Now that’s its cooler, watch out for mice & rats

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Well its that time of year, the rodents and other critters may be trying to gain access into your home. Just like any warm blooded animal, rodents want to be snug as a bug in a warm environment and that could be your home or attic. So I suggest that you take a look at the areas around your home that may be inviting to a critter, that doesn’t have to be a rodent exclusively. Pigeons, bats and even cats may try to get into your attics or crawlspaces and set up a home, so what can you do?

  1. Check your home quarterly inside and out and repair:
    1. Check weep screens.
    2. Check those louvers that allow your attic or crawlspace to breath.
    3. Caulk all holes or cracks that may allow access – remember mice can enter holes that are about the size of a dime and rats the size of a quarter.
    4. Here’s a biggie – think like a rat, how would you get in? I had a family of rats once that were coming in on telephone wires.
  2. When you bring down that stuff in the attic, open boxes either outside or in the garage oh and wear gloves as well. You don’t want any surprises jumping out of the box inside your home.
  3. Trim trees of your home, don’t allow vines to grow and attach.
    1. I suggest not planting plants to close to the house.
    2. If the trees did touch, make sure you repair tiles.
  4. Read up on the enemy and become familiar with their habits.
    2. Remember ProBest Pest Management is just a phone call away, 480-831-9328 check out our home seal page.

When, oh when will people read the pesticide label?

Dateline: July 2015

Owners of a Wok restaurant in Sunnybank, Queensland Australia decided to perform pest control on their own. The placed 24 aerosol bombs in their restaurant and BOOM!

“They send up a vapour or an aerosol so what happens is they’re highly explosive so you have to follow the manufacturer’s instructions,” he said.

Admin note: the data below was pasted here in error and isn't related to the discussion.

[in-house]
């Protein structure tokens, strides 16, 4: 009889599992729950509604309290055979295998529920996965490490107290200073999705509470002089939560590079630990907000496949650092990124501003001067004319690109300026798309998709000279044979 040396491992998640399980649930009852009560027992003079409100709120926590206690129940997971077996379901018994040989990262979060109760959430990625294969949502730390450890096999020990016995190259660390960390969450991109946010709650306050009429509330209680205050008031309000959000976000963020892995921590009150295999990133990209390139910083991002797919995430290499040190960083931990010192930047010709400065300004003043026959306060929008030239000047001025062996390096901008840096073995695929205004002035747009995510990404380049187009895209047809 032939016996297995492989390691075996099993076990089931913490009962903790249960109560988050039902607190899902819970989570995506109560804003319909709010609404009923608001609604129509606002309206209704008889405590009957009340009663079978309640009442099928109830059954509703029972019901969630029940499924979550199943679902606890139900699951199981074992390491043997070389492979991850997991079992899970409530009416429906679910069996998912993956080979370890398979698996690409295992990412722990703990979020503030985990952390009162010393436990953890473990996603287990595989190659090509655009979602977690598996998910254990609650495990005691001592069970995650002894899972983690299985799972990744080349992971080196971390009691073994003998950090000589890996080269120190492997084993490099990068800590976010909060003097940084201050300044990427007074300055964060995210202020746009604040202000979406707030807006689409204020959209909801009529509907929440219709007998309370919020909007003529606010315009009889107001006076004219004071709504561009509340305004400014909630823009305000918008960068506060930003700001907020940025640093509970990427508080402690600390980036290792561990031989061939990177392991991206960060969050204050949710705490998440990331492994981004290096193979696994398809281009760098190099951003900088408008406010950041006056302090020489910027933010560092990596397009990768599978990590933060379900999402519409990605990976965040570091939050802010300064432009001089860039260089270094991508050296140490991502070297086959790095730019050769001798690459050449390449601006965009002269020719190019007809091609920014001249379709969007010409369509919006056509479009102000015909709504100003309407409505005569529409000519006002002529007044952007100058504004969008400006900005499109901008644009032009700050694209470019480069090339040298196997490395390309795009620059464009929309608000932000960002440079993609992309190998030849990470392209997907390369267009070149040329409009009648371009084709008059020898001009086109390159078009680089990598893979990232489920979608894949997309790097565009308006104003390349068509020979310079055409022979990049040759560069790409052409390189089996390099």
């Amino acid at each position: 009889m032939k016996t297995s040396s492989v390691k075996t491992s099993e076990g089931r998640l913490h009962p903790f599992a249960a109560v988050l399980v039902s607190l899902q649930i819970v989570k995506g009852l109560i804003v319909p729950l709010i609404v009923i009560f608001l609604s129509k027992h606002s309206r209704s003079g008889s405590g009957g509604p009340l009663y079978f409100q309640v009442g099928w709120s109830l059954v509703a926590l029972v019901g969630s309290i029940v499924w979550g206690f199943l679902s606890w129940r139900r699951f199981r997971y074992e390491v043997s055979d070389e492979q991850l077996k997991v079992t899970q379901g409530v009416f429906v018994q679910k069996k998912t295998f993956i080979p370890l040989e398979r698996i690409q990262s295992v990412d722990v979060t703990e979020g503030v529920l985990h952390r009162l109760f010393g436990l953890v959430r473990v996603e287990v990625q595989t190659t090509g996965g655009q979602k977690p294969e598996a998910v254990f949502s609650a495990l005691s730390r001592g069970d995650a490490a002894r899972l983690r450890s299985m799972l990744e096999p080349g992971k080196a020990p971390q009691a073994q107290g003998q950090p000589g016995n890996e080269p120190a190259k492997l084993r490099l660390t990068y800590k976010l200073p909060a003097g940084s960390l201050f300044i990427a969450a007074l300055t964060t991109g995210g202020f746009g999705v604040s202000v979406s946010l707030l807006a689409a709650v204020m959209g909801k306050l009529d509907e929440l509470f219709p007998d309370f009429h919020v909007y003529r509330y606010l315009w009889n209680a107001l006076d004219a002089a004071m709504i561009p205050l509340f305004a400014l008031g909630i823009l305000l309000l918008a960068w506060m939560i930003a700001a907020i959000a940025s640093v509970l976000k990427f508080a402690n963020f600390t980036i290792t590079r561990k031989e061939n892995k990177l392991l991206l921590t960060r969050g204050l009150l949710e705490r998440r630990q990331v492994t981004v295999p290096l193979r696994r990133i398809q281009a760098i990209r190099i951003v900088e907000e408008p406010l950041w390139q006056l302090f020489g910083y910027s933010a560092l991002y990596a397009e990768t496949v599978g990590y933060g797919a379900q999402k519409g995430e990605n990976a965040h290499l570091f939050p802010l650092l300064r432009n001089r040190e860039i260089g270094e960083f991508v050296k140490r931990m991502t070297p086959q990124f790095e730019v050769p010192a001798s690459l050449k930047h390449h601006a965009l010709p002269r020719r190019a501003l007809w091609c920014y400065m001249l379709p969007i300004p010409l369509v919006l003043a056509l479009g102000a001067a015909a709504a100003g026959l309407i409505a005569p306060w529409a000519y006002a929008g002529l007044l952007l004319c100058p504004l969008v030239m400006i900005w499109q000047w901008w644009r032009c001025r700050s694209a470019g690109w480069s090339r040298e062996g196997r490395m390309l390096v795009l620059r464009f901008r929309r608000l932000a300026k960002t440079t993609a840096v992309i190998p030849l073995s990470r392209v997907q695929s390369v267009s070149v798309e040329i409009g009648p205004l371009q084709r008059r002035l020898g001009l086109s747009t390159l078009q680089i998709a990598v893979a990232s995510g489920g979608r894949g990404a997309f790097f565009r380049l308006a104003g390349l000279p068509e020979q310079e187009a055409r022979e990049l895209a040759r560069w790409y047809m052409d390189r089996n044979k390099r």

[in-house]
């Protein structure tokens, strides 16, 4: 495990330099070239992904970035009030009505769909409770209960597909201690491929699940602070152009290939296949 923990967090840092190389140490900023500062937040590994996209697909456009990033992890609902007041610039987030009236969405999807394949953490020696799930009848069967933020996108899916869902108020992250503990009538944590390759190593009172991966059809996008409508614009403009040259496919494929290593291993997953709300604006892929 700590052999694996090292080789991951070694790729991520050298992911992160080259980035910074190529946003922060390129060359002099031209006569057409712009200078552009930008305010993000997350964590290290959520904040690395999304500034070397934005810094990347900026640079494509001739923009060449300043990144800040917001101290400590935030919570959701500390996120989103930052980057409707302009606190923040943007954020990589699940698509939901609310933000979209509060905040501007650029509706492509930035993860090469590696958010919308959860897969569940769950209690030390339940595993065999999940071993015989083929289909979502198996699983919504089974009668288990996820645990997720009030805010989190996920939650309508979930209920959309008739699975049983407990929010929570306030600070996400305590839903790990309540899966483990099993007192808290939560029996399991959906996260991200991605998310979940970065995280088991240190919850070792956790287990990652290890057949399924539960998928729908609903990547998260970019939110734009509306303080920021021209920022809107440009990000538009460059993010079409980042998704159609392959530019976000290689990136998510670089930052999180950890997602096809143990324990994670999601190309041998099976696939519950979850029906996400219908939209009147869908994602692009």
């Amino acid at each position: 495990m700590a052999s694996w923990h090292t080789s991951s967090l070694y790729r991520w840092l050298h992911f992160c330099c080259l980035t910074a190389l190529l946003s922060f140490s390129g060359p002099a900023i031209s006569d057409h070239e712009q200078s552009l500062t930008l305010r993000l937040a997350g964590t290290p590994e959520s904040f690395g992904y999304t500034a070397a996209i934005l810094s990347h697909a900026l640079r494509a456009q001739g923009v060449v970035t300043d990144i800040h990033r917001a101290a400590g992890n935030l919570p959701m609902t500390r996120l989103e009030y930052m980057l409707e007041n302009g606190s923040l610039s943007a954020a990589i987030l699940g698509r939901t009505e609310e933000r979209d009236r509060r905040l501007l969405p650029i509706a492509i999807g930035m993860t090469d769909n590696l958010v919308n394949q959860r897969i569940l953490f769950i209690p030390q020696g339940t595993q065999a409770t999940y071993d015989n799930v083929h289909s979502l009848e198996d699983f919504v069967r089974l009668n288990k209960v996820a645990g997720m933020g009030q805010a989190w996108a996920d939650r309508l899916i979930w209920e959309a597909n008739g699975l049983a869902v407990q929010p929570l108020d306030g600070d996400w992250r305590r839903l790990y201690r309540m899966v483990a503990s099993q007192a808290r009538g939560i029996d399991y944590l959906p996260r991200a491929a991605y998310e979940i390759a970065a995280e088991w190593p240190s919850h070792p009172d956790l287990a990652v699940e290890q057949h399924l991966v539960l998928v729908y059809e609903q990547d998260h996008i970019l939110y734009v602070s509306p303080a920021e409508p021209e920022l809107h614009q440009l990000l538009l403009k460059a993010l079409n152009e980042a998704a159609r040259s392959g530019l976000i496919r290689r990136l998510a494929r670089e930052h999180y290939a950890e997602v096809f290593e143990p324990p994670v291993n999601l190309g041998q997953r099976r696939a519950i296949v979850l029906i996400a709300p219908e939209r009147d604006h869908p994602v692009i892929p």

Just an example is a fogger we use, 6 oz. fogs/treats approximately 5000 cubic feet of unobstructed space 25′ x 25′ x 8′. Now just for the record I want to explain how and why we might use a fogging device.

  1. Very seldom do I use a fogger and usually only on flying insects. My opinion is that it might drive the bugs deeper into walls and hiding areas.
  2. Depending on circumstances placement is essential to functionality.
  3. Lets use an example of German roaches, if you treat the area with a liquid first and get the roaches running a final step might be a fogger.
  4. Read and follow all label directions.


Brown recluse spider photo by PPMA

I absolutely hate stories like this, don’t you?

As many of you are aware I hate spiders, without any doubt the Brown recluse spider is right at the top of my list. I’m always the first to mention that is is very important to know your enemy, so even though they may not be in Arizona or Pennsylvania it is important to know that they may travel. “Venomous spiders close Pennsylvania elementary school” In Arizona we have a Brown spider, related to but isn’t the dread Brown Recluse. So just to reiterate, if your in the bug biz – know your enemy even if it doesn’t live in your area.

Photo by PPMA

Photo by PPMA

Bark scorpion entering a building under a door

What brings those scorpions to your doorsteps?

Another question of the week, this one is easy in my books. It’s either too much rain or the lack thereof. For some reason this year 2015, it seems to be ants and earwigs. I remember last year it was cockroaches and guess what they are all looking for? Food, water and harborage.

That’s right, just like you and me they need the 3 essentials. The scorpion below is looking for something, is it food, water or somewhere to hide?


Bark scorpion entering a building under a door

Halloween Decoration Bug

Happy Halloween!

Should be my favorite holiday, right? All the spiders and bug things. Anyway, BOO!

I was doing a pest service across the street and his head kept following me. Oh and just for the record the hourglass is on the wrong side…

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OK what do you see?